The first and second study extrapolated that adults could benefit from nature-focused art. The third study focused on the therapeutic effects of art on the Cleveland Clinic population. The last study focused on breaking down the stereotype that abstract art could not have beneficial uses in the hospital setting.
In a transcribed interview, one hospitalized patient said about abstract art that “It’s really nice that it’s here (the artwork) .. It lives up in a way. For me it’s just squiggles, but it’s nice that it’s here instead of just white walls. Colours give a different whim.. It also means that you can sit and take a look at it and zone out.. Yesterday I sat in the bed and knitted and looked at it a bit.. I just sat and dozed and dreamed of something else.. it gave me a little peace.. it was also the first impression I had when I came into the room—that it included art and had a lovely atmosphere.” (5).
Clearly art contributes positively to the hospital atmosphere, and artworks such as Mike Kelley 1 in the Cleveland Clinic can give a chance for patients to simply sit back, stare, and reflect (4). Art in hospitals is important because it can serve as a much-needed distraction for patients. Patients can get lost in the artwork and not the problems they are currently facing, which can provide much needed relief for patients that are struggling. From these studies, we learn that different art has varying effects, and we can learn that art can contribute to an overall positive environment in hospitals by intentionally creating distractions and lightening the area.
The papers in this literature review have patient groups that differ in duration of hospital stay, sex, and age. Further research is necessary to qualify the differential effects observed of visual art on different patient groups.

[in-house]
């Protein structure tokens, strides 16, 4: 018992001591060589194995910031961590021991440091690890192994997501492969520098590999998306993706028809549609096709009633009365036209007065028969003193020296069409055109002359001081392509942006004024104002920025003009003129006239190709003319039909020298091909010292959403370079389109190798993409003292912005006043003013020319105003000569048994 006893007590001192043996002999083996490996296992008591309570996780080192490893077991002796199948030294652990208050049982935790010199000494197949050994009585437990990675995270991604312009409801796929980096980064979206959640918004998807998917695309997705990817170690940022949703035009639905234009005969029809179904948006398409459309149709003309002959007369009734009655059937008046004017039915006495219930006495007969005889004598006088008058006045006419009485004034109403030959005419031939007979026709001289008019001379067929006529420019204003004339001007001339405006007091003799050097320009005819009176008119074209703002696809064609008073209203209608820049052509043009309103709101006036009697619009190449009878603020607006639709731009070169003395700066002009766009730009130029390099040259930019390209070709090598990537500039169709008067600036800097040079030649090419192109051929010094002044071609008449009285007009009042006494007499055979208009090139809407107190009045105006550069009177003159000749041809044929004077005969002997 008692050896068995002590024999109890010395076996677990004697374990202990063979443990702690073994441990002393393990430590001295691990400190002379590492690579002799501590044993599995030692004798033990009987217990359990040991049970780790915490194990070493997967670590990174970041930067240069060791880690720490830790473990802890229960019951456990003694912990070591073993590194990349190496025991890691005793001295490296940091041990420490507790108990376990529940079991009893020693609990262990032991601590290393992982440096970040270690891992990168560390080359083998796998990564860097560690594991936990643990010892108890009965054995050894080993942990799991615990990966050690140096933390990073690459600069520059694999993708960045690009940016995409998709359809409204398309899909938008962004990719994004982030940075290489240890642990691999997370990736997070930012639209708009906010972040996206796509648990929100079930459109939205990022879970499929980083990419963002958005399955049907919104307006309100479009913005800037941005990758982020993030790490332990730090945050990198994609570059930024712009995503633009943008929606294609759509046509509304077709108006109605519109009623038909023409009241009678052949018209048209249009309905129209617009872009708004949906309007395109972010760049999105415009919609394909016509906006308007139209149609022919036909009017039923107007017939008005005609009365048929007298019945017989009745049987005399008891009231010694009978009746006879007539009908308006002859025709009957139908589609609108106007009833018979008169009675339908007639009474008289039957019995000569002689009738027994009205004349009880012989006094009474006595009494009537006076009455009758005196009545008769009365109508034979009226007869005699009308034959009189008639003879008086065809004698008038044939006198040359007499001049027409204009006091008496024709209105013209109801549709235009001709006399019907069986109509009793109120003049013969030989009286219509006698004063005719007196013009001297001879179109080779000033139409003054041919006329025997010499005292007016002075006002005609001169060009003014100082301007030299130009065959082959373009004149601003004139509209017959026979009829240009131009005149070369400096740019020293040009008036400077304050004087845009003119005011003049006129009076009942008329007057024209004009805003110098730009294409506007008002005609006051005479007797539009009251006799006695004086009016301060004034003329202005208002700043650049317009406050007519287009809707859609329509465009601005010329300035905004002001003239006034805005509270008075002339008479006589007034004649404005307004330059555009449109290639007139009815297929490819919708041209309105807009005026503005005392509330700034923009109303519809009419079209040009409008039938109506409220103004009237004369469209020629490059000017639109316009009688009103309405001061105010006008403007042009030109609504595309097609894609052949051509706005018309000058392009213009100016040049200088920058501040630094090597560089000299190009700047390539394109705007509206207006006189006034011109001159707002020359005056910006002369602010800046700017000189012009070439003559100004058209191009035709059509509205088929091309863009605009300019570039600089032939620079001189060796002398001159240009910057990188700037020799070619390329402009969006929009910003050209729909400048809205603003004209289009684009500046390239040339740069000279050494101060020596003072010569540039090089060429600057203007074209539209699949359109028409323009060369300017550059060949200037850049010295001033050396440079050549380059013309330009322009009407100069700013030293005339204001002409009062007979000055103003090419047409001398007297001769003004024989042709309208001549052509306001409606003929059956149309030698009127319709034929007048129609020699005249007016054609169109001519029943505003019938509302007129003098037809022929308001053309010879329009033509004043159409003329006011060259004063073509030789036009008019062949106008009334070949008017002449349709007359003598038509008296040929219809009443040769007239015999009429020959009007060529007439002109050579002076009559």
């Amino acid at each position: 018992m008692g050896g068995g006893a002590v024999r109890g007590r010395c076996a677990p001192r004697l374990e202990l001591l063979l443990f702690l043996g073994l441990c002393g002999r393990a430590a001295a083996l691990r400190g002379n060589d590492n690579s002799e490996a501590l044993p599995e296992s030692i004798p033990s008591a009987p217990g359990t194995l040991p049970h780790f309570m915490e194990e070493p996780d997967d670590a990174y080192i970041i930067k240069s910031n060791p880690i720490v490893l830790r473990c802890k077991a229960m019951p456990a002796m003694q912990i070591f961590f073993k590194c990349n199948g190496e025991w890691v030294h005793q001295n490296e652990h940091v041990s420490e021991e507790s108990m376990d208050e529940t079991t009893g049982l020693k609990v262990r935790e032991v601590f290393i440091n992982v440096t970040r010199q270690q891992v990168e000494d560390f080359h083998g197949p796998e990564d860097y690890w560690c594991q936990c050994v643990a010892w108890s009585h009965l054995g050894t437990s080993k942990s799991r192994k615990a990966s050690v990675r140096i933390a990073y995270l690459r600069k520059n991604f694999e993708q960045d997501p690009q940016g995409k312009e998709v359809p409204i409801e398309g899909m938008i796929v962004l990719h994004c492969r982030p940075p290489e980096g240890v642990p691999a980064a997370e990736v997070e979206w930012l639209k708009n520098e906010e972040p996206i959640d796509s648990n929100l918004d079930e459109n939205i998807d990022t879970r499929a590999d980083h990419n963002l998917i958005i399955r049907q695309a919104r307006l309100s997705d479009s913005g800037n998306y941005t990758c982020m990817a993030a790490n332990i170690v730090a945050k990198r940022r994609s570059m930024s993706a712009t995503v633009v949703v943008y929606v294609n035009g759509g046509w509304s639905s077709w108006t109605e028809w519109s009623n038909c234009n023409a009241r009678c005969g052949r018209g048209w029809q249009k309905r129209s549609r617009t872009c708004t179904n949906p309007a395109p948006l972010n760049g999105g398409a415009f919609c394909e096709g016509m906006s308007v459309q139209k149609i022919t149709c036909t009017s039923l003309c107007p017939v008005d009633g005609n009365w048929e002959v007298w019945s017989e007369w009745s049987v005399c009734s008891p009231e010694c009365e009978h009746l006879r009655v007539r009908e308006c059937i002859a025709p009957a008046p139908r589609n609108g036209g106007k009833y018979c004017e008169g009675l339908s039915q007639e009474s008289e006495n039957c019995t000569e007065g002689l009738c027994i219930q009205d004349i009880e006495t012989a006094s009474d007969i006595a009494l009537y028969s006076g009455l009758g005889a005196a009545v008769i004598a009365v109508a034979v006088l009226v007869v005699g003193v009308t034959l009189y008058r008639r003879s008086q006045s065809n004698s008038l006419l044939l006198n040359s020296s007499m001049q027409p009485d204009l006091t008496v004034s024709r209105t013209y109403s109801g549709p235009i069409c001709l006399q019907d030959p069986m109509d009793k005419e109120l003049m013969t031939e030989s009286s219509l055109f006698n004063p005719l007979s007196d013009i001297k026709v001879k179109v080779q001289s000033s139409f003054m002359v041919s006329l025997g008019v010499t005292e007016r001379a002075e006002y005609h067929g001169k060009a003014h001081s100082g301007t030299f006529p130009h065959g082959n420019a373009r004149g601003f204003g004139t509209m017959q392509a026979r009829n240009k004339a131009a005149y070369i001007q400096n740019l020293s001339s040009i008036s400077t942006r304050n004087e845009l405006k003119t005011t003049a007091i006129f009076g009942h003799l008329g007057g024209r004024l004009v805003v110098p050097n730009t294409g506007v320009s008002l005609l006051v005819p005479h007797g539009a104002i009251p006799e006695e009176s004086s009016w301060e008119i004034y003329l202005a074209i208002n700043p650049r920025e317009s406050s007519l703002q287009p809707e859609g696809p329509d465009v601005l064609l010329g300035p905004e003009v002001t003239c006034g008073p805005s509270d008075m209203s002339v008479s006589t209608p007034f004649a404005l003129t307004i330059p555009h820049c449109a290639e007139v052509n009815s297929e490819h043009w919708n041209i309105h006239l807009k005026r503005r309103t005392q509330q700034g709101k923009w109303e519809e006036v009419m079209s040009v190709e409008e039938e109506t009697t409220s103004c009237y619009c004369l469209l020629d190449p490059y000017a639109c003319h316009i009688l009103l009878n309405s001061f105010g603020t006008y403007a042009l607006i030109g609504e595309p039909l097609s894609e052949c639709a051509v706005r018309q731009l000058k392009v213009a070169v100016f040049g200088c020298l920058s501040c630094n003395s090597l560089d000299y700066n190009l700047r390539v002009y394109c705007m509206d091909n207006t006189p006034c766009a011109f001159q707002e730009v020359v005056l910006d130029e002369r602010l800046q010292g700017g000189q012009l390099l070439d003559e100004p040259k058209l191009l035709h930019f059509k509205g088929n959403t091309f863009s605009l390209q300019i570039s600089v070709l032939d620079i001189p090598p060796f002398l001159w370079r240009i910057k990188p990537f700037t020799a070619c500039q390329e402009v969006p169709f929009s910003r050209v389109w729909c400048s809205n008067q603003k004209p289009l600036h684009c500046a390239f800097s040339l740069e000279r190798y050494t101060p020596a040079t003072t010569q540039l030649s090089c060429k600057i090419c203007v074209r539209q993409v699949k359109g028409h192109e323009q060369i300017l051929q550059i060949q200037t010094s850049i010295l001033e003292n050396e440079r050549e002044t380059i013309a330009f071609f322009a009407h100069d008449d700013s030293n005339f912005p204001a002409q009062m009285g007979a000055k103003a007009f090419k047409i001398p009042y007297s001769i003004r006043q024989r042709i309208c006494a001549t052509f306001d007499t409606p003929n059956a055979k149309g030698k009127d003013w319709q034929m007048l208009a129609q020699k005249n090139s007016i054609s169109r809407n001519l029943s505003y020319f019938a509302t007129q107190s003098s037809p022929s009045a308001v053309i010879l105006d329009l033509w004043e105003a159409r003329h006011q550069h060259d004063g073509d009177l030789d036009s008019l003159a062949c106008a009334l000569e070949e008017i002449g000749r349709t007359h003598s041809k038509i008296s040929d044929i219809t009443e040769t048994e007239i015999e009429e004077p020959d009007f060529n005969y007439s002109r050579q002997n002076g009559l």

The author is accountable for all aspects of the work in ensuring that questions related to the accuracy or integrity of any part of the work are appropriately investigated and resolved.
The author would like to acknowledge Professor Annina Rüst of the Wilkes Honors College at Florida Atlantic University. Professor Rüst has provided valuable mentorship and feedback.
Conflicts of Interest: The author has no conflicts of interest to declare.
Ethical Statement: The authors is accountable for all aspects of the work in ensuring that questions related to the accuracy or integrity of any part of the work are appropriately investigated and resolved.
- Ulrich RS. How design impacts wellness. Healthc Forum J 1992;35:20-5. [PubMed]
- Eisen SL, Ulrich RS, Shepley MM, et al. The stress-reducing effects of art in pediatric health care: art preferences of healthy children and hospitalized children. J Child Health Care 2008;12:173-90. [Crossref] [PubMed]
- Art and nature are part of a holistic approach to healing at Lucile Packard Children’s Hospital Stanford. Available online: https://www.stanfordchildrens.org/en/about/news/releases/2017/holistic-approach-to-healing
- Karnik M, Printz B, Finkel J. A Hospital’s Contemporary Art Collection: Effects on Patient Mood, Stress, Comfort, and Expectations. HERD 2014;7:60-77. [PubMed]
- Nielsen SML, Mullins MF. Beyond the dichotomy of figurative and abstract art in hospitals: The potential of visual art as a generator of well-being. In: Mathiasen N, Frandsen AK (eds). ARCH17: 3rd international conference on architecture, research, care and health. København: Polyteknisk Boghandel og Forlag, 2017:105.
Cite this article as: Reddy VP. Examining the therapeutic potential of visual art in clinical settings: a review. J Hosp Manag Health Policy 2019;3:21.